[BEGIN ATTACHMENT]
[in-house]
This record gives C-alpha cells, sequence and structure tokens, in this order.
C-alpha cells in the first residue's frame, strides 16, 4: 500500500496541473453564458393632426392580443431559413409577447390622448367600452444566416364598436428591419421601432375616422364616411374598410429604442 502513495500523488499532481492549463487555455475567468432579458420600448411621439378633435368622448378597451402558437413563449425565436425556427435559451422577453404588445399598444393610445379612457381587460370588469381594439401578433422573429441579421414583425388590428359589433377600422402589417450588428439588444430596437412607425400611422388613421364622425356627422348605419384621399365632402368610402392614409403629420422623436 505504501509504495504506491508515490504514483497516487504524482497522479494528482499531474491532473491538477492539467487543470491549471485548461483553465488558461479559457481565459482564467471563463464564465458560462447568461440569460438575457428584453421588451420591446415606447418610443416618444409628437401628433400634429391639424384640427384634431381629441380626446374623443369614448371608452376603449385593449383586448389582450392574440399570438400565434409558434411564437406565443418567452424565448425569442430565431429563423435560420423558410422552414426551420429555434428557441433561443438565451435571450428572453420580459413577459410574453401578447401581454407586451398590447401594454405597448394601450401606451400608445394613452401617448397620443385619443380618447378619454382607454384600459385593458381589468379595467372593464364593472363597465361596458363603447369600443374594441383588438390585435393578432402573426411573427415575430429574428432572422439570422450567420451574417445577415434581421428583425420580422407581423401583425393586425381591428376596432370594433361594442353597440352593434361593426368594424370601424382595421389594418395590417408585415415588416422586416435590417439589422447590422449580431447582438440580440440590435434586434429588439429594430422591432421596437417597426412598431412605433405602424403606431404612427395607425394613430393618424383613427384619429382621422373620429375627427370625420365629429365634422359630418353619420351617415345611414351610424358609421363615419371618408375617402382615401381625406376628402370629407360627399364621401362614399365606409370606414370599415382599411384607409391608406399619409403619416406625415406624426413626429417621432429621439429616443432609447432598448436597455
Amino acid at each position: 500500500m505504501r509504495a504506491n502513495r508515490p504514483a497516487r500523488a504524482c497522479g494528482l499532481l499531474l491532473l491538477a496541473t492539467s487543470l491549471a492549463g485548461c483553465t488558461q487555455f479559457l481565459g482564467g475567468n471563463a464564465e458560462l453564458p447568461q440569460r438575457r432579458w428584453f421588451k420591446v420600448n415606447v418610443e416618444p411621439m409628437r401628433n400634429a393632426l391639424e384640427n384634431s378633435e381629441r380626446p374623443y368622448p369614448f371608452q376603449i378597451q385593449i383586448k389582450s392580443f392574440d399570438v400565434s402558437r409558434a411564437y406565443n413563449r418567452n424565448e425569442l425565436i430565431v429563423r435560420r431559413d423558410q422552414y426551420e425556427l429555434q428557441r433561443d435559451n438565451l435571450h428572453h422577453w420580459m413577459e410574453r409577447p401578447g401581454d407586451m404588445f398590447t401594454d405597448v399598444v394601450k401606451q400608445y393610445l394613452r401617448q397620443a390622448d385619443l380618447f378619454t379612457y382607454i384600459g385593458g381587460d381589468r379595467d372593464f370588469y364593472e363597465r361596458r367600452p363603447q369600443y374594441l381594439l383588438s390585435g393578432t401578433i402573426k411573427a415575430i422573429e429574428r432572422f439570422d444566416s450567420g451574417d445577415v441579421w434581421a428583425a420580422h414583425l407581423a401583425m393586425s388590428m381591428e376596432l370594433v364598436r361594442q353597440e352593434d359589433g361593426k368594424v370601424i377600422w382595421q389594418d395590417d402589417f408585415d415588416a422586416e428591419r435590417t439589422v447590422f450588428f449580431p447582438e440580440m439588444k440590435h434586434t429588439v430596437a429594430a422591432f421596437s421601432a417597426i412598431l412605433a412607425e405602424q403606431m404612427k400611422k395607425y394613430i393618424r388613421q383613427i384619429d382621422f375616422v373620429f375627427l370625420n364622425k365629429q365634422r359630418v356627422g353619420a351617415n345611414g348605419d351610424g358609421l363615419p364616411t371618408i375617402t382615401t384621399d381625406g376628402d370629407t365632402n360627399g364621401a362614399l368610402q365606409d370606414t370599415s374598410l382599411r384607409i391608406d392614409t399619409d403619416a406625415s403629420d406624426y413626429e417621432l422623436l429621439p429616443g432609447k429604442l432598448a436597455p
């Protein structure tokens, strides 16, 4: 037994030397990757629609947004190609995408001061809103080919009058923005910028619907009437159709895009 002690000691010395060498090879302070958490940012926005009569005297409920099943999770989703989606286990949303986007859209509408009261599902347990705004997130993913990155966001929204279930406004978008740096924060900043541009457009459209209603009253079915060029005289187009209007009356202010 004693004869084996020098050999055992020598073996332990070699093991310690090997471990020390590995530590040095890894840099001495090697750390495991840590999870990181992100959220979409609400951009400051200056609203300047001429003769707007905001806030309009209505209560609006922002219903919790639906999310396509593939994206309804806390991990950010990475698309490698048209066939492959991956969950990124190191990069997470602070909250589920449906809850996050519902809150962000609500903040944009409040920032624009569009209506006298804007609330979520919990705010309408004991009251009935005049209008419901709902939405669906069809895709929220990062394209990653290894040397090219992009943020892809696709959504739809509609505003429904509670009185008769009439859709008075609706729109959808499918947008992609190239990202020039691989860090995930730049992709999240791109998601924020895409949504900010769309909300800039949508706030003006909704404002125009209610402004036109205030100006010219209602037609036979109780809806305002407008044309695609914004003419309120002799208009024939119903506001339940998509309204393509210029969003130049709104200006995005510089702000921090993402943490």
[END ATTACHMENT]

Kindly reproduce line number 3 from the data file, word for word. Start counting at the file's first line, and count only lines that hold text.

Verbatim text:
C-alpha cells in the first residue's frame, strides 16, 4: 500500500496541473453564458393632426392580443431559413409577447390622448367600452444566416364598436428591419421601432375616422364616411374598410429604442 502513495500523488499532481492549463487555455475567468432579458420600448411621439378633435368622448378597451402558437413563449425565436425556427435559451422577453404588445399598444393610445379612457381587460370588469381594439401578433422573429441579421414583425388590428359589433377600422402589417450588428439588444430596437412607425400611422388613421364622425356627422348605419384621399365632402368610402392614409403629420422623436 505504501509504495504506491508515490504514483497516487504524482497522479494528482499531474491532473491538477492539467487543470491549471485548461483553465488558461479559457481565459482564467471563463464564465458560462447568461440569460438575457428584453421588451420591446415606447418610443416618444409628437401628433400634429391639424384640427384634431381629441380626446374623443369614448371608452376603449385593449383586448389582450392574440399570438400565434409558434411564437406565443418567452424565448425569442430565431429563423435560420423558410422552414426551420429555434428557441433561443438565451435571450428572453420580459413577459410574453401578447401581454407586451398590447401594454405597448394601450401606451400608445394613452401617448397620443385619443380618447378619454382607454384600459385593458381589468379595467372593464364593472363597465361596458363603447369600443374594441383588438390585435393578432402573426411573427415575430429574428432572422439570422450567420451574417445577415434581421428583425420580422407581423401583425393586425381591428376596432370594433361594442353597440352593434361593426368594424370601424382595421389594418395590417408585415415588416422586416435590417439589422447590422449580431447582438440580440440590435434586434429588439429594430422591432421596437417597426412598431412605433405602424403606431404612427395607425394613430393618424383613427384619429382621422373620429375627427370625420365629429365634422359630418353619420351617415345611414351610424358609421363615419371618408375617402382615401381625406376628402370629407360627399364621401362614399365606409370606414370599415382599411384607409391608406399619409403619416406625415406624426413626429417621432429621439429616443432609447432598448436597455